Savings Will Lure Americans To Electric Cars The company Better Place is developing recharging stations for electric cars in Israel, Denmark and Australia. The head of the company Shai Agassi tells Steve Inskeep says the savings for drivers will convert them to electric cars.

Savings Will Lure Americans To Electric Cars

Savings Will Lure Americans To Electric Cars

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The company Better Place is developing recharging stations for electric cars in Israel, Denmark and Australia. The head of the company Shai Agassi tells Steve Inskeep says the savings for drivers will convert them to electric cars.


What are the challenges as you try to expand from Israel, which is a small country where anybody's drive would be a relatively short drive, and it's not a very large population - you can cover that? Switch from that to trying to spread across the United States, where you've got experiments on the way, in limited places, but the wide distances of the U.S. would seem to be a great challenge here.

SHAI AGASSI: The cost of infrastructure to cover the entire United States with enough coverage for everybody to drive from anywhere-to-anywhere, would be in the range of about $8 billion, which is the equivalence of seven days of gasoline used by the drivers today in the country.


INSKEEP: You're saying $8 billion, that's the investment you would need if your charging stations and other infrastructures were to be all across the United States - available across the United States.

AGASSI: That's right. We use $1.2 billion to drive today. We buy $1.2 billion worth of miles, if you want, in the form of gallons and gas stations. Take seven days of that, you get $8 billion. And we can put a switch station to cover the entire country. Everywhere you would go, you would have corridors where you'll be able to drive an electric car from one corner to another corner of the country.

INSKEEP: I'm glad you mentioned Australia, because you've got a vast desert, vast deserts in the middle of Australia. I think that if somebody handed me one of your cars and I'm not familiar with it, I'd be happy to drive it around Sydney. But I'd get nervous when I was going to point that car out over the desert and wonder what's going to happen.

AGASSI: You have to remember, we, most of us will still have a range extension mechanism called the other car.


AGASSI: The households in America have, today, almost two cars per household. So even if you put 150 million electric cars on the road, you'd still have the older cars still there if you want to do a road trip into the middle of New Mexico, and just see how it feels in the American desert.

INSKEEP: What do you need from the government to make this work?

AGASSI: I think that if the government has looked at this project as a massive infrastructure and energy project, the like of a Hoover dam, this could be our project - an $8 billion stimulus package, if you want, to get off of oil.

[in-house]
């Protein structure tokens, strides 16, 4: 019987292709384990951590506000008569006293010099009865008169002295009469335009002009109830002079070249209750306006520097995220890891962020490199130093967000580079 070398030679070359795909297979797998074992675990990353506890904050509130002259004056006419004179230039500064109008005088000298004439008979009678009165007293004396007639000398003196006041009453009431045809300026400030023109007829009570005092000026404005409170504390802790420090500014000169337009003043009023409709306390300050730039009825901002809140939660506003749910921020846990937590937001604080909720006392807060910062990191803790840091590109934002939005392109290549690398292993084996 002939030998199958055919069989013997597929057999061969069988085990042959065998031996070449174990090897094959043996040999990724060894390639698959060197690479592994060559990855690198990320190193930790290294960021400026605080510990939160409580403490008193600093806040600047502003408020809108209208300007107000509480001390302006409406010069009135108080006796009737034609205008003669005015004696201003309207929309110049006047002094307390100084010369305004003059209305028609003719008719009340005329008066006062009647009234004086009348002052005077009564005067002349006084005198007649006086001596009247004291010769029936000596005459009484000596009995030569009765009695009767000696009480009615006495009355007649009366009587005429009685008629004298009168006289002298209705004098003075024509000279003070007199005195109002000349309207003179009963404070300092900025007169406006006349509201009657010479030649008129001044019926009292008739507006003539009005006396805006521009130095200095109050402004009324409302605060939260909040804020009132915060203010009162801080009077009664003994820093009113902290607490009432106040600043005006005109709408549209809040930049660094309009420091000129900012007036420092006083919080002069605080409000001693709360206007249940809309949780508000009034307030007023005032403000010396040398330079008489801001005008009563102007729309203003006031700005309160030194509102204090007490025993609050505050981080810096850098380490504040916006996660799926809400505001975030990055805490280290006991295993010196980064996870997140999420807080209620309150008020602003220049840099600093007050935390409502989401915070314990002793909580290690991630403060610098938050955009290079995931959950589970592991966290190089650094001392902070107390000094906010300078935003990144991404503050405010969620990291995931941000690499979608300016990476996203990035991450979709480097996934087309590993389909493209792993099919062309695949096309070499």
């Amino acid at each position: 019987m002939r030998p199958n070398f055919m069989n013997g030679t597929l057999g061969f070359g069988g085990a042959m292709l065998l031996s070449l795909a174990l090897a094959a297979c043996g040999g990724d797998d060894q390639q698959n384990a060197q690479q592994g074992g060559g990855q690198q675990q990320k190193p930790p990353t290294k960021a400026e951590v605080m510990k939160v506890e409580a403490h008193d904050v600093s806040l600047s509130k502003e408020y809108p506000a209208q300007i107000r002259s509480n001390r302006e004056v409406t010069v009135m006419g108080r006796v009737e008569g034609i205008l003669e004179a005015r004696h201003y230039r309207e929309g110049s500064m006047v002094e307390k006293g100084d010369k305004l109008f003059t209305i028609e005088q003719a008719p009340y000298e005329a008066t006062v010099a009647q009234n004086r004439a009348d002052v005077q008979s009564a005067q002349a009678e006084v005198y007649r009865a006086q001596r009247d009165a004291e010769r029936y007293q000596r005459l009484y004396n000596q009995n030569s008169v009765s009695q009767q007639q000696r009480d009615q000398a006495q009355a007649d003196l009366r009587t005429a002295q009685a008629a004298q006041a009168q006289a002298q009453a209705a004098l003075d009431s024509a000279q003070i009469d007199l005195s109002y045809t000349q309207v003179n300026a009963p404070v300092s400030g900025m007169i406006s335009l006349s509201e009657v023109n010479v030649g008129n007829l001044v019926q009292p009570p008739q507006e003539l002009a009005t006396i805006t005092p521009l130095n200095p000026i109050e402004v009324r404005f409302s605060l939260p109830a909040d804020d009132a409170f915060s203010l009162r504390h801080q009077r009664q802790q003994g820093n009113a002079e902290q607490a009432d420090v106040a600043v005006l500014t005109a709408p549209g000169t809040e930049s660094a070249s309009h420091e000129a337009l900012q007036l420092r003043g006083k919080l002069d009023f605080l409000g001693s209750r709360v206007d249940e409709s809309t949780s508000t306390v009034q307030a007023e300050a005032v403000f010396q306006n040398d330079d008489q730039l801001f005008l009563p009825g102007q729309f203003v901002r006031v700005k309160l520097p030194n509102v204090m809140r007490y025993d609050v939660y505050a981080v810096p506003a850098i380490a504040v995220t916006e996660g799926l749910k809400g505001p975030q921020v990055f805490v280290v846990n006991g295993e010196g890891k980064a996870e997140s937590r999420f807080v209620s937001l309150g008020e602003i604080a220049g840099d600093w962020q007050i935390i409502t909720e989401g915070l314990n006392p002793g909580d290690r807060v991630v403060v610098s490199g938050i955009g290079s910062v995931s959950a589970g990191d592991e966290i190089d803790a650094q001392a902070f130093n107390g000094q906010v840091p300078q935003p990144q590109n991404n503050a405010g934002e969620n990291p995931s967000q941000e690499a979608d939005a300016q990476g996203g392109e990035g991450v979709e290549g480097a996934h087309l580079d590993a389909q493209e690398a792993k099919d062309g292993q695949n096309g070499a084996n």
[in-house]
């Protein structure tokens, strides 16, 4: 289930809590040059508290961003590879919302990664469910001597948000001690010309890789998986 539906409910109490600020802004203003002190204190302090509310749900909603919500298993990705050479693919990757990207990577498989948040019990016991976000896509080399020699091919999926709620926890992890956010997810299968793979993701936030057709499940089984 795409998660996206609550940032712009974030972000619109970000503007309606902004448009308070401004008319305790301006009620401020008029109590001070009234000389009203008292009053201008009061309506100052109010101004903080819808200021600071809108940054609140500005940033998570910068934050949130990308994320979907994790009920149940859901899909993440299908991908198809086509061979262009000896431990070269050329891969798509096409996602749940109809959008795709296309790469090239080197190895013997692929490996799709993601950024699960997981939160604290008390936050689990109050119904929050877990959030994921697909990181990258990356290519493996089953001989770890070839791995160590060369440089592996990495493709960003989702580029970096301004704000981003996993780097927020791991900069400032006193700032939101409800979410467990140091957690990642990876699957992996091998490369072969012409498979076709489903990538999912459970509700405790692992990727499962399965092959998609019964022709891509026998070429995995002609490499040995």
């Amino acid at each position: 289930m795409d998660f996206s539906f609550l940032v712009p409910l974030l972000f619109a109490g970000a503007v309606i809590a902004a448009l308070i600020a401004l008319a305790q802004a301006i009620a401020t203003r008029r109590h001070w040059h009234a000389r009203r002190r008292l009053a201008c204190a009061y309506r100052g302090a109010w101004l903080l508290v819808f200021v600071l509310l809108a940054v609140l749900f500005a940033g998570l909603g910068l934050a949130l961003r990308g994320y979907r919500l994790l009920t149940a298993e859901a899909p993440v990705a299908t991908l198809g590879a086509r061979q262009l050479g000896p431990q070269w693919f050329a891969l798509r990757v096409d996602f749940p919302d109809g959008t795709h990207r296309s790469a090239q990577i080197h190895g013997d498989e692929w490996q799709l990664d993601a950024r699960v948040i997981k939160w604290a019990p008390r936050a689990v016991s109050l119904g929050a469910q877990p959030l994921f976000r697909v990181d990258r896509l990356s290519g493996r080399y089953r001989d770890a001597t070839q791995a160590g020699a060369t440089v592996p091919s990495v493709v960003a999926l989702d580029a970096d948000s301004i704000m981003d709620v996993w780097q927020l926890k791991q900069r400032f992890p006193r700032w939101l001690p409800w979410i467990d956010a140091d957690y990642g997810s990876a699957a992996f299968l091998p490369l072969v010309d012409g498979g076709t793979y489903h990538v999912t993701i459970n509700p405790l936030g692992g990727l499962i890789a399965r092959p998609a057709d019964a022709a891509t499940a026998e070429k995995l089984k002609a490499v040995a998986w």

INSKEEP: Your hope is not that that $8 billion gets handed directly to your company, but that people get subsities to buy the cars, to install the charging stations and that sort of thing.

AGASSI: I think if we looked at the three components, the ABC automobiles' batteries and charging networks, we have two allocate funds to all three in order to get away from oil. We've put a big fund, $25 billion of greening the car industry. We put big funds, about two and a half billion dollars in to batteries. We haven't put the fine yet into that charging network. And without the charging network - it's the missing link - you won't be able to connect the grid to the car. It doesn't matter if you have batteries and cars.

INSKEEP: Let me ask one other thing and it has to do with the economy of scale. I assume if you sell five of these cars in the United States, you're not going to make a profit. If you sell 5000, you're not going to make a profit. How many cars and how many charging stations do you have to have up and running, before this is a profitable business model that can stand on its own?

AGASSI: So I'll give you the answer for Israel 'cause I know it by heart. And then you can think of Israel as the cell and multiply it by about 70 to a hundred. The network in Israel will cost between $150 million and $200 million. It has capacity to take about 150,000 cars. We break even on the 25,000th car.

INSKEEP: I'm trying to do some math in my head. I may get this a little wrong. But if we multiply that out for the United States, if the numbers are about the same for the United States, it sounds like you need to get 1.5 to 2 million cars on the road in the United States.

AGASSI: Which is sub one percent, so it's under one percent of the population and you already break even. If you get to 10 percent, which we will get to 10 percent of new sales in Israel by year-two. If you get to 10 percent in the year-two, or three, or four in the U.S., it's one of the most profitable companies in the country.

INSKEEP: Thanks very much.

AGASSI: Thank you very much.

INSKEEP: This is NPR News.

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